It is now just over 10 yr from the time 2 large cardboard boxes filled with stacks of paper, handwritten notes in blue ink, some rolls of scotch tape, and a pair of scissors arrived in my office in Charlottesville. Those boxes contained the essence of our Journal and sincere good wishes for success from my predecessor, Dr Philip Clement, as I assumed my role as the fifth Editor in Chief of this Journal. At that time the Journal was a quarterly of 60 pages. All correspondence was by US mail. Almost all images were B&W and editing and layout was done by hand. The above describes how 24 volumes were published by Phil and his 3 prestigious predecessors, Drs Ancel Blaustein, Steven Silverberg, and Henry Norris. With some trepidation, I was surely walking in the footsteps of giants that fall of 2004. It is hard to believe that was just 10 yr ago. Oh did I mention, both Phil and my biggest concern centered on having enough quality submissions to fill each issue? We kept that one just between us, no need to trouble the Board with such trivia.
But the change of editor coincided with other changes. With the timely and essential modernization of the publication process, promoted and lead by our publishing partner Lippincott, the entire physical process of journal production transformed literally overnight to one that was (ok almost) exclusively web and email based. This allowed the editor, reviewers, and authors to focus their truly valuable time on quality and content. The layout of the journal was updated. The review board and the community responded with increased submissions. Just 18 mo later we had an unprecedented experience, a backlog! By 2009, more major changes and upgrades for both readers and authors were instituted, a product of the ongoing productive partnership between the Society and our publisher. A new Journal layout, 6 issues per year and 100 pages per issue, color images on the cover, a new Web site for readers, and free color images for all authors. WOW! Submissions increased with improved ratios of original articles to case reports and impact factors improved. By 2010, submissions were up over 150% from the prior 5 years and impact factors continued to improve.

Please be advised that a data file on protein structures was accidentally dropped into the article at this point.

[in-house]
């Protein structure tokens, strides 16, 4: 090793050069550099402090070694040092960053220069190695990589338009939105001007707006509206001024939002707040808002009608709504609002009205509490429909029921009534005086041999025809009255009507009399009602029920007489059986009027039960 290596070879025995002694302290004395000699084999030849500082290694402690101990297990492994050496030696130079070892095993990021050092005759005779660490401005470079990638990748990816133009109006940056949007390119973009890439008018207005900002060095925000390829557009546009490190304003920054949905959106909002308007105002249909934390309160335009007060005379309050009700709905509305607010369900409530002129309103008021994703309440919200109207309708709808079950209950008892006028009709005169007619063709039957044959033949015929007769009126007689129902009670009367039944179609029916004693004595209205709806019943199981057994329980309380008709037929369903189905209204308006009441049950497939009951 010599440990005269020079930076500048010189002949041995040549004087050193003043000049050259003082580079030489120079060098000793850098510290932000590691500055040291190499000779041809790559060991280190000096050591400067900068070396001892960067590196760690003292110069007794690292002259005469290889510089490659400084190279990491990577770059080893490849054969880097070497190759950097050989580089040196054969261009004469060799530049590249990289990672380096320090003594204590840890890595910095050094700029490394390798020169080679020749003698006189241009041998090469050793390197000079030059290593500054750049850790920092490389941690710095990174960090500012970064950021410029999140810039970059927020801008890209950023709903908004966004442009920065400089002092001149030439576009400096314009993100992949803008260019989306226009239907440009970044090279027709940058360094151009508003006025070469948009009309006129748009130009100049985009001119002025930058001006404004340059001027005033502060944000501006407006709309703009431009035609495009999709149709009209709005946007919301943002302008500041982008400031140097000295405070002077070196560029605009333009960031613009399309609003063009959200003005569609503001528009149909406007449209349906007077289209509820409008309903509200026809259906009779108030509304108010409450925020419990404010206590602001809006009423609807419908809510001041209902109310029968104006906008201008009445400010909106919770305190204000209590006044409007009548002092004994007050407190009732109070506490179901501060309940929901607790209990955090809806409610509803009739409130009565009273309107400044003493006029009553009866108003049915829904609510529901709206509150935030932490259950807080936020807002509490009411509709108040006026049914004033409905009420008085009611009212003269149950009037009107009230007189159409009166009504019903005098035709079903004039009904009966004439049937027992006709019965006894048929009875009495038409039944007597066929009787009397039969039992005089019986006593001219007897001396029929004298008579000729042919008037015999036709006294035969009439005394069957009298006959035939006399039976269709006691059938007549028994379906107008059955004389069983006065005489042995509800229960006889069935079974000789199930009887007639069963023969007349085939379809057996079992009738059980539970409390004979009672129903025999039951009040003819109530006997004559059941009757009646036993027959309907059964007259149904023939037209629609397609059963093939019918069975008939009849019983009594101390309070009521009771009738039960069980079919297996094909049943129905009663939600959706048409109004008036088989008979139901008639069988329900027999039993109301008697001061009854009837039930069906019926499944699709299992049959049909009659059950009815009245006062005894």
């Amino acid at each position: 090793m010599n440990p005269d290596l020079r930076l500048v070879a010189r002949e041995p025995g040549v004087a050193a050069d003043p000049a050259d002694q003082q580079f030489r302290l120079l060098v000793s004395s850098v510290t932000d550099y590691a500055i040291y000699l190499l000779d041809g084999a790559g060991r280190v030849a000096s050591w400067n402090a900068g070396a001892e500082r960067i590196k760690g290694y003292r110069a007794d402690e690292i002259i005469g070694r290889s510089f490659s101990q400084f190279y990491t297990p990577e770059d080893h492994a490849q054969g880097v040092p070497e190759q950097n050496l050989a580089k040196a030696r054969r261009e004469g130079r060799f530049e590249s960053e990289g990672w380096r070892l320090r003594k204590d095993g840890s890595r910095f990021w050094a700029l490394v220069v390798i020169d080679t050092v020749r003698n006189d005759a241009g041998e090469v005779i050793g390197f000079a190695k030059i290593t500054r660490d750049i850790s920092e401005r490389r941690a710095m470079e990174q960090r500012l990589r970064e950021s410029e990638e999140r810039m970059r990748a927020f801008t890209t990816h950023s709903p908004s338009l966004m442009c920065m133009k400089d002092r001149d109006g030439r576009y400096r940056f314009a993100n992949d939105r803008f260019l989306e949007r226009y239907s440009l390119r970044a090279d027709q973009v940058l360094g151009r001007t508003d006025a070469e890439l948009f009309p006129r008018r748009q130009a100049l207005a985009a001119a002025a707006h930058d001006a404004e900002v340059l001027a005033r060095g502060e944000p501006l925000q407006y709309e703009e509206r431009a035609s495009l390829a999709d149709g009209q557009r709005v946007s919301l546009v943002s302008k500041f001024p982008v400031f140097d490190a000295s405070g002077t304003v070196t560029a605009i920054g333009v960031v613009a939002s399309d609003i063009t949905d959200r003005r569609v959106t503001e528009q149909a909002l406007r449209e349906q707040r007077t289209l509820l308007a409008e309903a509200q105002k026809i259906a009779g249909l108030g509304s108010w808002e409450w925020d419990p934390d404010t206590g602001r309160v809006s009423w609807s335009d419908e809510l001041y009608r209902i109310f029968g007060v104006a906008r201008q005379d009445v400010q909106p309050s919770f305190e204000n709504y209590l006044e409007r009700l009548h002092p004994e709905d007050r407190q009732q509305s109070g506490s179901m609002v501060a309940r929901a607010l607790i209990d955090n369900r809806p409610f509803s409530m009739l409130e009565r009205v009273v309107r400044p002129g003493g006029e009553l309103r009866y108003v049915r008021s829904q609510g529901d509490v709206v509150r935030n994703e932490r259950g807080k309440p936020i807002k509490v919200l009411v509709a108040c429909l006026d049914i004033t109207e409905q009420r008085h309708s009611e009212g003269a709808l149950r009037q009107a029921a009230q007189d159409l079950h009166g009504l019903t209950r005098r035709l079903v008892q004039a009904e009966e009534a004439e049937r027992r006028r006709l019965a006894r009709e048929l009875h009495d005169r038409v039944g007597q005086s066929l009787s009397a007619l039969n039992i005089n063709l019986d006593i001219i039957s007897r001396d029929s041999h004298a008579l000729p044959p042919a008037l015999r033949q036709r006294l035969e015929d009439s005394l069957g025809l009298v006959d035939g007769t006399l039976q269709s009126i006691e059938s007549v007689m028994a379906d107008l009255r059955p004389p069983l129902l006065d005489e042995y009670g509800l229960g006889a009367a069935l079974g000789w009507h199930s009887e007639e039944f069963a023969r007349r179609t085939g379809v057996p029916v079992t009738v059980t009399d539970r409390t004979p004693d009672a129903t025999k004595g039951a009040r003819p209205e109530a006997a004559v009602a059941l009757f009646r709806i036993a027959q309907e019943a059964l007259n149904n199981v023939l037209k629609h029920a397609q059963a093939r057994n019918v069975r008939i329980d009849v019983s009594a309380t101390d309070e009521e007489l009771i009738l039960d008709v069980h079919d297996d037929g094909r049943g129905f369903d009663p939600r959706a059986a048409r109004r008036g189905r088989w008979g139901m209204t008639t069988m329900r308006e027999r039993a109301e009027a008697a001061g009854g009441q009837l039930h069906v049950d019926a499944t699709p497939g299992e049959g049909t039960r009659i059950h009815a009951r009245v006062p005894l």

In many respects, the last 5 years have flown by. Time flies when you are having fun and especially when you are busy. In my opinion, the Journal is well positioned to move to the next level. The official version of the Journal is no longer paper. The app version, I am proud to say, is a beautiful, state-of-the-art piece of software that will only get better. Submissions have grown to the point where further expansion of the Journal to 8 issues per year or even monthly publication should be a serious consideration. Monthly publication would clearly bring the Journal into direct competition for even higher quality submissions, a good and necessary thing to move the impact of the Journal to an even higher level.
And so dear reader, it has been one of the great privileges of my career to serve as Editor in Chief of the International Journal of Gynecological Pathology. Believe me, I learned a lot being in the position to have my fingers on the dynamic pulse of our specialty. I deeply and sincerely thank all the members of the editorial board for their support and hard work over this decade, of what I hope all will agree, was one of great progress. I especially thank and acknowledge the indispensable support and talent of Ms Leslie Thacker, whose role as managing editor made it all possible.
The future possibilities alluded to in the brief history above and many others yet imagined, all directed at fostering the Journal’s mission of education and dissemination of cutting edge knowledge, now needs the help of a new editor. Thus the executive board of the Society, appointed a Search Committee led by Dr Esther Oliva, who took this task seriously and performed admirably. Their mission was a great success. Dr Lora Hedrick Ellenson, Professor of Pathology at Weill Cornell Medical College will take over as the sixth Editor in Chief, effective the second issue of Volume 34 in 2015. I know the Journal is in very good hands and I encourage the entire readership to support Lora, the Journal, and the Society by simply sending in your best work, as it is the quality of submissions that is the lifeblood of any Journal and ultimately of any academic field of endeavor.
Now all Leslie and I have to do is press a few buttons in a browser window, and send a few emails. No snail mail, no boxes of paper, no tape.
Once again, my colleagues and friends, thank you and farewell.